Northwestern University

Thu 4:30 PM

Hot Off The Press with Prof. Sarah Sharma

When: Thursday, May 1, 2014
4:30 PM - 6:00 PM  

Where: Harris Hall, 108, 1881 Sheridan Road, Evanston, IL 60208 map it

Audience: Faculty/Staff - Student - Public

Contact: Tom Burke   847.491.7946

Group: Alice Kaplan Institute for the Humanities

Category: Academic

More Info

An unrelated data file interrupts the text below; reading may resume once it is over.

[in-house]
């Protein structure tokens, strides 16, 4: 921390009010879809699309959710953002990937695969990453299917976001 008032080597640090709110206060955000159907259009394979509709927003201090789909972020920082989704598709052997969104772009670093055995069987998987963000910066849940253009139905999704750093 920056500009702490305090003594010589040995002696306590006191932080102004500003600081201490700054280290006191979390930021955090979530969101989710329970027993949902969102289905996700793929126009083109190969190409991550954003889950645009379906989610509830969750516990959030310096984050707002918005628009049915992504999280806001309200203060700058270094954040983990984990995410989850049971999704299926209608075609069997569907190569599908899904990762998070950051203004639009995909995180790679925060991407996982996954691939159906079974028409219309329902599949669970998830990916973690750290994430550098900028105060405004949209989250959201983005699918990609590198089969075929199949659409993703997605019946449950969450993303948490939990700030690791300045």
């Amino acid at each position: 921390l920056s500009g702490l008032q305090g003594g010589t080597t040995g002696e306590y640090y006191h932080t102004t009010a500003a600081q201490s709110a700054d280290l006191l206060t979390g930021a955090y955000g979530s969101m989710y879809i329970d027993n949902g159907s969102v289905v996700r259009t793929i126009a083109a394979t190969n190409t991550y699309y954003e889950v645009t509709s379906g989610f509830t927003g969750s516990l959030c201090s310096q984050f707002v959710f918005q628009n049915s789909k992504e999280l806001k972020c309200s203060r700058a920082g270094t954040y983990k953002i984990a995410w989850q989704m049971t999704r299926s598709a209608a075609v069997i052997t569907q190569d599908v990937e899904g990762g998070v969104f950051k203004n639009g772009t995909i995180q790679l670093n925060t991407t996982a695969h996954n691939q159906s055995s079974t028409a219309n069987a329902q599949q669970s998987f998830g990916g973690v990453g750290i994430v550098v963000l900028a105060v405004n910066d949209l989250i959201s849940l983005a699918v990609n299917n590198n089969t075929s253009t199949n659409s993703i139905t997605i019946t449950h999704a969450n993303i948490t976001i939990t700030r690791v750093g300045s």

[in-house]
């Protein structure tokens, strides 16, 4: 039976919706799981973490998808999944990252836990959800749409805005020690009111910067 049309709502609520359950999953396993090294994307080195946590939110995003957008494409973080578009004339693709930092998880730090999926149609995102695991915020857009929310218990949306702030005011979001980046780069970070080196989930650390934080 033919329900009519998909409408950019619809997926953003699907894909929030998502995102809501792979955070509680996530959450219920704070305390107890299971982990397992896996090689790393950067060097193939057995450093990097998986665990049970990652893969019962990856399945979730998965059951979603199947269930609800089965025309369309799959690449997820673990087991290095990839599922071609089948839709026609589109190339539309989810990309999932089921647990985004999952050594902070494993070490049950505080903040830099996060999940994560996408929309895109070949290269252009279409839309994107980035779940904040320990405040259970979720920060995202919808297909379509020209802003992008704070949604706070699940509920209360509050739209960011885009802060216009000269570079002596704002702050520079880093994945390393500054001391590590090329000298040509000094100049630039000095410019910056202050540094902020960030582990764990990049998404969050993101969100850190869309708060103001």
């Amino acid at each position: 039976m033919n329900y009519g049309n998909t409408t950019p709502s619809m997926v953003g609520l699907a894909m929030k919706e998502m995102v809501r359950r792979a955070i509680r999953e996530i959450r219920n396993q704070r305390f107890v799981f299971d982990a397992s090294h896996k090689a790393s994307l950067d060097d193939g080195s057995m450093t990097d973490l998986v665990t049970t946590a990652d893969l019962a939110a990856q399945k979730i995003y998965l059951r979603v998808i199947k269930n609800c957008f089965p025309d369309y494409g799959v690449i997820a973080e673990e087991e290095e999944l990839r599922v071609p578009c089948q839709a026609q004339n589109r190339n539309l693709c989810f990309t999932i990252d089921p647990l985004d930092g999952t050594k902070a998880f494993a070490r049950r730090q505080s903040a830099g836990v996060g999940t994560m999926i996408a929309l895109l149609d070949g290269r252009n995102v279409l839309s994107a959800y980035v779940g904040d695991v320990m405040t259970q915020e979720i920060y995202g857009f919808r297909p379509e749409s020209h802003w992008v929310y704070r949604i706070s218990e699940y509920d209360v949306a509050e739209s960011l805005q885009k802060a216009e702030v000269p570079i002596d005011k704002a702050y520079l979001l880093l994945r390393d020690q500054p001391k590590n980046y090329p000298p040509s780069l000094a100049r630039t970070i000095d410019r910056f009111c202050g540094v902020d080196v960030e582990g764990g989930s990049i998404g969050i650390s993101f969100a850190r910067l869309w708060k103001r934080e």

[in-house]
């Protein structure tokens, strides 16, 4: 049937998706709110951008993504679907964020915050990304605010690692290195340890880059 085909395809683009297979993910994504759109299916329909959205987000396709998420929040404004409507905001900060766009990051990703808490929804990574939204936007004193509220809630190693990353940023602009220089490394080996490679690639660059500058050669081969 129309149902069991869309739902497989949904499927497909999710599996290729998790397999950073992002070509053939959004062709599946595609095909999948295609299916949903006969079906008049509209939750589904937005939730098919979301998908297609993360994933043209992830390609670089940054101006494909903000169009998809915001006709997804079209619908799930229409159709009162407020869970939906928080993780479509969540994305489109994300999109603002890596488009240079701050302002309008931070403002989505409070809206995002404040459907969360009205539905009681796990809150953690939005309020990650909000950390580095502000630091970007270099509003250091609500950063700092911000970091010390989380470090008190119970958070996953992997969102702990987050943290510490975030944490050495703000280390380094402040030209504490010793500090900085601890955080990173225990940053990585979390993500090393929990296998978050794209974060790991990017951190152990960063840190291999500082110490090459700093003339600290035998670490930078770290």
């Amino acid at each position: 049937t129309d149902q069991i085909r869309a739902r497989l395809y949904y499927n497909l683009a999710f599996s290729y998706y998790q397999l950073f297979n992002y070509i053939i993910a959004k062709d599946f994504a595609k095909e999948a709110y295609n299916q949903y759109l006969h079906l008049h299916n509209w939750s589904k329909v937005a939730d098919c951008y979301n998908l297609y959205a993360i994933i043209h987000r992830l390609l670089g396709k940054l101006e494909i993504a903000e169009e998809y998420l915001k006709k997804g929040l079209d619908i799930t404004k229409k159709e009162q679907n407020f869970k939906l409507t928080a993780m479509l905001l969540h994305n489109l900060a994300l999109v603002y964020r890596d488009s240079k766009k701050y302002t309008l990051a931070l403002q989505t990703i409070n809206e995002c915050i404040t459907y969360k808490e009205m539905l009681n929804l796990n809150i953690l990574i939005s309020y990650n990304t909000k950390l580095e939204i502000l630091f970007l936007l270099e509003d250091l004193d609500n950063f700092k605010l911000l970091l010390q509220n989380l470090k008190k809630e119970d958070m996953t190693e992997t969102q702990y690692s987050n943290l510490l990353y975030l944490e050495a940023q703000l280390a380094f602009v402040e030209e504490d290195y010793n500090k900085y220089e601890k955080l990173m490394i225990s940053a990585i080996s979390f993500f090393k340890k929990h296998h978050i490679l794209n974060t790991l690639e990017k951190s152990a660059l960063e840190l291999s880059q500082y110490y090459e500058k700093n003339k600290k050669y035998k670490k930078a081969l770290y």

"Hot Off The Press" brings the authors of recently published books to campus to discuss their work and the publishing process. On May 1st Prof. Sarah Sharma will present "In the Meantime: Temporality and Cultural Politics." The world is getting faster. This sentiment is proclaimed so often that it is taken for granted, rarely questioned and/or rarely examined by those who celebrate the notion of an accelerated culture or by those who decry it. Sarah Sharma engages with that assumption in this sophisticated critical inquiry into the temporalities of everyday life. Sharma conducted ethnographic research among individuals whose jobs or avocations involve a persistent focus on time: taxi drivers, frequent-flyer business travelers, corporate yoga instructors, devotees of the slow-food and slow-living movements. Based on that research, she develops the concept of "power-chronography" to make visible the entangled and uneven politics of temporality. Focusing on how people's different relationships to labor configures their experiences of time, she argues that both "speed-up" and "slow-down" often function as a form of biopolitical social control necessary to contemporary global capitalism. Dr. Sharma’s research agenda and teaching interests can be summarized as a “cultural approach to technology” which politicizes the mediating role technology plays in contemporary politics, social organization, and the maintenance of social inequalities. Her work draws from diverse theories and methods including post-structuralism, medium theory, biopolitics, critical discourse analysis,ethnography, and identity politics. Currently, Dr. Sharma is writing a book on the cultural politics of time that considers the relationship between time and the biopolitics of difference in contemporary culture.  This event is free, open to the public, and made possible in part by the support of the Harris Fund. 


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